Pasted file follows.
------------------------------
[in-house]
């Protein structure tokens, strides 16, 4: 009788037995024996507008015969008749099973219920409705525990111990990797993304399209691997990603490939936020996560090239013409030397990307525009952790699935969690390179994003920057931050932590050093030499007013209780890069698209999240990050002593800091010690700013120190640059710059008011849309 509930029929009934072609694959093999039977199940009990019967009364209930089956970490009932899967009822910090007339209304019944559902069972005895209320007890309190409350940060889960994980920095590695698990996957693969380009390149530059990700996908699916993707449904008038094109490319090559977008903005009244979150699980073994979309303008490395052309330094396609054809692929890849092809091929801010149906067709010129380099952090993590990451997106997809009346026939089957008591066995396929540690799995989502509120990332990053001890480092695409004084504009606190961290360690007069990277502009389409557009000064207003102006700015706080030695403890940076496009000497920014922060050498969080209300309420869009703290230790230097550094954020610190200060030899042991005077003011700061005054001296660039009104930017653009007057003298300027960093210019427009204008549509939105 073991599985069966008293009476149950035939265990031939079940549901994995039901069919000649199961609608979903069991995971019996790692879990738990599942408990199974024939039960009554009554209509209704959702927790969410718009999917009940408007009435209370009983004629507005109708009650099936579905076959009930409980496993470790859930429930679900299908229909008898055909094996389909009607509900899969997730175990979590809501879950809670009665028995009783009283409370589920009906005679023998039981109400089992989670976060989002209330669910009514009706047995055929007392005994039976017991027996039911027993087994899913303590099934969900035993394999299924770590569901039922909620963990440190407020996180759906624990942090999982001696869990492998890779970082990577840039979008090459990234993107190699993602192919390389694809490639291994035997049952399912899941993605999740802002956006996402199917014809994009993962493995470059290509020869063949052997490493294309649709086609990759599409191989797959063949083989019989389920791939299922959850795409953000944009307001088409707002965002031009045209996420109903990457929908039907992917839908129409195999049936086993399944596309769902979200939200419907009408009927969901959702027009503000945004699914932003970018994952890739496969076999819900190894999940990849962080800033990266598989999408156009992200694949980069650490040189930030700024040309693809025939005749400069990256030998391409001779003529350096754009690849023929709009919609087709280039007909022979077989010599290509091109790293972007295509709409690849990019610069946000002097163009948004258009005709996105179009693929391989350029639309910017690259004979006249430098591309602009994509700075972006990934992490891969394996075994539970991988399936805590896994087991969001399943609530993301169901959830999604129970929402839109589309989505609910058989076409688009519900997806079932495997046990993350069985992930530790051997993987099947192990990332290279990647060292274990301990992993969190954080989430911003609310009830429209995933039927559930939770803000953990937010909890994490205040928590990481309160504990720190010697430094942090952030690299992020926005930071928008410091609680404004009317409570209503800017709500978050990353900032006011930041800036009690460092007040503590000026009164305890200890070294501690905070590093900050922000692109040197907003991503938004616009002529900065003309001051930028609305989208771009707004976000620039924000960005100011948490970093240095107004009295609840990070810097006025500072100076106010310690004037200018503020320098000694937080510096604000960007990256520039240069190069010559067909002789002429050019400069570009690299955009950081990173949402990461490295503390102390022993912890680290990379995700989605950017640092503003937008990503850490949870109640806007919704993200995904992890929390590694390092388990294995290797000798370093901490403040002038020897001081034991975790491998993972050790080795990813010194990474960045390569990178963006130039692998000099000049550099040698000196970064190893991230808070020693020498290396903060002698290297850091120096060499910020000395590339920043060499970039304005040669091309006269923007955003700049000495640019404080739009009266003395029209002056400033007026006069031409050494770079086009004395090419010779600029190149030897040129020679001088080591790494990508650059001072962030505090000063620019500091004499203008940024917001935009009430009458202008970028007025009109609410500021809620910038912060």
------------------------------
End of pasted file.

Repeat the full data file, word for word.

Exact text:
[in-house]
């Protein structure tokens, strides 16, 4: 009788037995024996507008015969008749099973219920409705525990111990990797993304399209691997990603490939936020996560090239013409030397990307525009952790699935969690390179994003920057931050932590050093030499007013209780890069698209999240990050002593800091010690700013120190640059710059008011849309 509930029929009934072609694959093999039977199940009990019967009364209930089956970490009932899967009822910090007339209304019944559902069972005895209320007890309190409350940060889960994980920095590695698990996957693969380009390149530059990700996908699916993707449904008038094109490319090559977008903005009244979150699980073994979309303008490395052309330094396609054809692929890849092809091929801010149906067709010129380099952090993590990451997106997809009346026939089957008591066995396929540690799995989502509120990332990053001890480092695409004084504009606190961290360690007069990277502009389409557009000064207003102006700015706080030695403890940076496009000497920014922060050498969080209300309420869009703290230790230097550094954020610190200060030899042991005077003011700061005054001296660039009104930017653009007057003298300027960093210019427009204008549509939105 073991599985069966008293009476149950035939265990031939079940549901994995039901069919000649199961609608979903069991995971019996790692879990738990599942408990199974024939039960009554009554209509209704959702927790969410718009999917009940408007009435209370009983004629507005109708009650099936579905076959009930409980496993470790859930429930679900299908229909008898055909094996389909009607509900899969997730175990979590809501879950809670009665028995009783009283409370589920009906005679023998039981109400089992989670976060989002209330669910009514009706047995055929007392005994039976017991027996039911027993087994899913303590099934969900035993394999299924770590569901039922909620963990440190407020996180759906624990942090999982001696869990492998890779970082990577840039979008090459990234993107190699993602192919390389694809490639291994035997049952399912899941993605999740802002956006996402199917014809994009993962493995470059290509020869063949052997490493294309649709086609990759599409191989797959063949083989019989389920791939299922959850795409953000944009307001088409707002965002031009045209996420109903990457929908039907992917839908129409195999049936086993399944596309769902979200939200419907009408009927969901959702027009503000945004699914932003970018994952890739496969076999819900190894999940990849962080800033990266598989999408156009992200694949980069650490040189930030700024040309693809025939005749400069990256030998391409001779003529350096754009690849023929709009919609087709280039007909022979077989010599290509091109790293972007295509709409690849990019610069946000002097163009948004258009005709996105179009693929391989350029639309910017690259004979006249430098591309602009994509700075972006990934992490891969394996075994539970991988399936805590896994087991969001399943609530993301169901959830999604129970929402839109589309989505609910058989076409688009519900997806079932495997046990993350069985992930530790051997993987099947192990990332290279990647060292274990301990992993969190954080989430911003609310009830429209995933039927559930939770803000953990937010909890994490205040928590990481309160504990720190010697430094942090952030690299992020926005930071928008410091609680404004009317409570209503800017709500978050990353900032006011930041800036009690460092007040503590000026009164305890200890070294501690905070590093900050922000692109040197907003991503938004616009002529900065003309001051930028609305989208771009707004976000620039924000960005100011948490970093240095107004009295609840990070810097006025500072100076106010310690004037200018503020320098000694937080510096604000960007990256520039240069190069010559067909002789002429050019400069570009690299955009950081990173949402990461490295503390102390022993912890680290990379995700989605950017640092503003937008990503850490949870109640806007919704993200995904992890929390590694390092388990294995290797000798370093901490403040002038020897001081034991975790491998993972050790080795990813010194990474960045390569990178963006130039692998000099000049550099040698000196970064190893991230808070020693020498290396903060002698290297850091120096060499910020000395590339920043060499970039304005040669091309006269923007955003700049000495640019404080739009009266003395029209002056400033007026006069031409050494770079086009004395090419010779600029190149030897040129020679001088080591790494990508650059001072962030505090000063620019500091004499203008940024917001935009009430009458202008970028007025009109609410500021809620910038912060």